This course provides a brief introduction to the study of the mystical tradition that reached Spain in the 16th century and the influence it has had on contemporary women writers. The works of Saint Therese of Jesus and those of St. John of the Cross are studied in detail. Students are introduced to the latest critical trends in literary and feminist theory. Classes are in the form of lectures and seminars, and are conducted in English.
Cross-listed with English (cf English 369)
PREREQUISITE: Spanish 202 or permission of the instructor.  No prerequisite for ENG 369
Lecture/Seminar: Three hours a week in Spanish
NOTE: Students taking this course as a Spanish credit must submit their written assignments in Spanish. The instructor will provide a weekly tutorial for Spanish students, conducted in Spanish.

407 SPANISH MEDIEVAL LITERATURE
This course proposes to give students an overview of the literature produced in the Spanish Middle Ages through a variety of canonical texts from the eleventh to the fifteenth century. The texts selected for this course are studied in their socio-historical and socio-political contexts. Some of the literary genres studied are: the early lyric, the epic (Poema de Mío Cid), courtly and ecclesiastical poetry, didactic literature, and theatre. In addition to these genres, the French, Muslim and Jewish influences in the literary production of Medieval Spain are studied, as well as the problematic of the “originality” of medieval texts and the medieval “author”.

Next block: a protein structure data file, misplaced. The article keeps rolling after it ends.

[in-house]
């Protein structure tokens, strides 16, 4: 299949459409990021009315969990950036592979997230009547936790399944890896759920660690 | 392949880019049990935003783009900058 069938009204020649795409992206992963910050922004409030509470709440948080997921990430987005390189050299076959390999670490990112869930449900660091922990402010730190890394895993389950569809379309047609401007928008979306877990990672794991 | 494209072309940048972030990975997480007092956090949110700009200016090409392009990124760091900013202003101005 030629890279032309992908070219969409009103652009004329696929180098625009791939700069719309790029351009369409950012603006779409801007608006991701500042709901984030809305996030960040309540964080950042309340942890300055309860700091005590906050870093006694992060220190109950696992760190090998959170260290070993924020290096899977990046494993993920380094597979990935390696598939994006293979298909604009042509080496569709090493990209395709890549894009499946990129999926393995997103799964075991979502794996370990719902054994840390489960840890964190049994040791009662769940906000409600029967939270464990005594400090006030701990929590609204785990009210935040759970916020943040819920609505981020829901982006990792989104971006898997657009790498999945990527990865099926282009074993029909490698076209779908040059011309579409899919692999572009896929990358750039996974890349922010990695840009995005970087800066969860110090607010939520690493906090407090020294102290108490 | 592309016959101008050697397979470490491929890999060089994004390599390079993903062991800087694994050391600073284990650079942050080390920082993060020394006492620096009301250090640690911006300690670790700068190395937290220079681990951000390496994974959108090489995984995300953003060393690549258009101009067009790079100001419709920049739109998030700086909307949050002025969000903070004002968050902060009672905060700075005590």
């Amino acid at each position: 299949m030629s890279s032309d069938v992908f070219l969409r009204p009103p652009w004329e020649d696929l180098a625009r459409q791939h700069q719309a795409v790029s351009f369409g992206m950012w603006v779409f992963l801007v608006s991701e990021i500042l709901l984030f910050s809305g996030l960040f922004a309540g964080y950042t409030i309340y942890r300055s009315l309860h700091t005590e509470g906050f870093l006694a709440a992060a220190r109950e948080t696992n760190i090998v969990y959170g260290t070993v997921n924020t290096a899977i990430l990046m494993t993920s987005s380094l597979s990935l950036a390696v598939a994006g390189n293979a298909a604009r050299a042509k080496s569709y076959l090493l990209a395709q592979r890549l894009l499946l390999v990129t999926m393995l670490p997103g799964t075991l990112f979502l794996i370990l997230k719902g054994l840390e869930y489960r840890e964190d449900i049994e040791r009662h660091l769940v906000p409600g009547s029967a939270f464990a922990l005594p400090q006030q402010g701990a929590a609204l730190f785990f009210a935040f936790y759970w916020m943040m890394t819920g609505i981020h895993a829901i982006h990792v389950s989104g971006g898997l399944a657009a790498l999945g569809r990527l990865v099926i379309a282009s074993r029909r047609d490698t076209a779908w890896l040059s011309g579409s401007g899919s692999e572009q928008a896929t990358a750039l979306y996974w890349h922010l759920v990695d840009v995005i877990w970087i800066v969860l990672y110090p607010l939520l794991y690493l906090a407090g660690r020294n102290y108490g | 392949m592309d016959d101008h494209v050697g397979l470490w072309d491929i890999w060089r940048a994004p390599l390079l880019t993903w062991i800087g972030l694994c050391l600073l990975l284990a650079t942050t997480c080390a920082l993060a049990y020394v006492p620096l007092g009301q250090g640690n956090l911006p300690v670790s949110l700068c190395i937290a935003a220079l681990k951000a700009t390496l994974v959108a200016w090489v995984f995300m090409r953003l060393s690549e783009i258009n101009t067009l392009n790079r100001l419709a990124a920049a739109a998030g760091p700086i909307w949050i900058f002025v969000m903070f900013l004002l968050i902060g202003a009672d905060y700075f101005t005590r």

PREREQUISITE: Spanish 202 or permission of instructor

409 SPECIAL TOPICS
Creation of a course code for special topics offered by Spanish at the 400 level.

415 CERVANTES’ DON QUIXOTE AND THE FORMATION OF THE MODERN NOVEL
This course studies Don Quixote in the context of Cervantes’ life and times. It examines the novel’s social, political, and historical context; its reception in seventeenth-century Spanish society; the narrative structure and its determinants of gender and class; the intertextuality with major classical works of the Renaissance; and the metafictional, self-reflexive characteristics of the text. A variety of literary theory approaches are studied. The course is generally given in Spanish.
PREREQUISITES: Spanish 202 or permission of the instructor

451-452 DIRECTED STUDIES
Centered around an author or a topic, this course is specifically designed to enable students to express themselves and to do research on their own. Students will be given topics to research and to present to the class. (See Academic Regulation 9 for Regulations Governing Directed Studies.)
 

Calendar Courses

101-102 INTRODUCTORY SPANISH
Spanish 101 is intended for students with no knowledge of Spanish. Spanish 102 is a continuation of 101. These courses give students solid grounding in the fundamentals of the Spanish language by engaging them, in both classroom and language laboratory settings, in communicative use of the four language skills: listening, speaking, reading and writing. By the end of Spanish 102, students obtain a comprehensive outline of Spanish grammar and are able to sustain a conversation on a variety of daily topics.
Three hours a week plus lab

201-202 INTERMEDIATE SPANISH
These courses are intended for students who have successfully completed Introductory Spanish. They enhance students’ linguistic proficiency, allowing them to handle a variety of social situations. Students also develop cultural and historical understanding of Spain and Latin America. By the end of Spanish 202, students have insight into the grammatical structures of the language, are able to sustain conversations in real-life situations, and are able to discuss aspects of the Hispanic world.
PREREQUISITE: Spanish 102 or permission of the instructor
Three hours a week plus lab

203 INTENSIVE STUDY ABROAD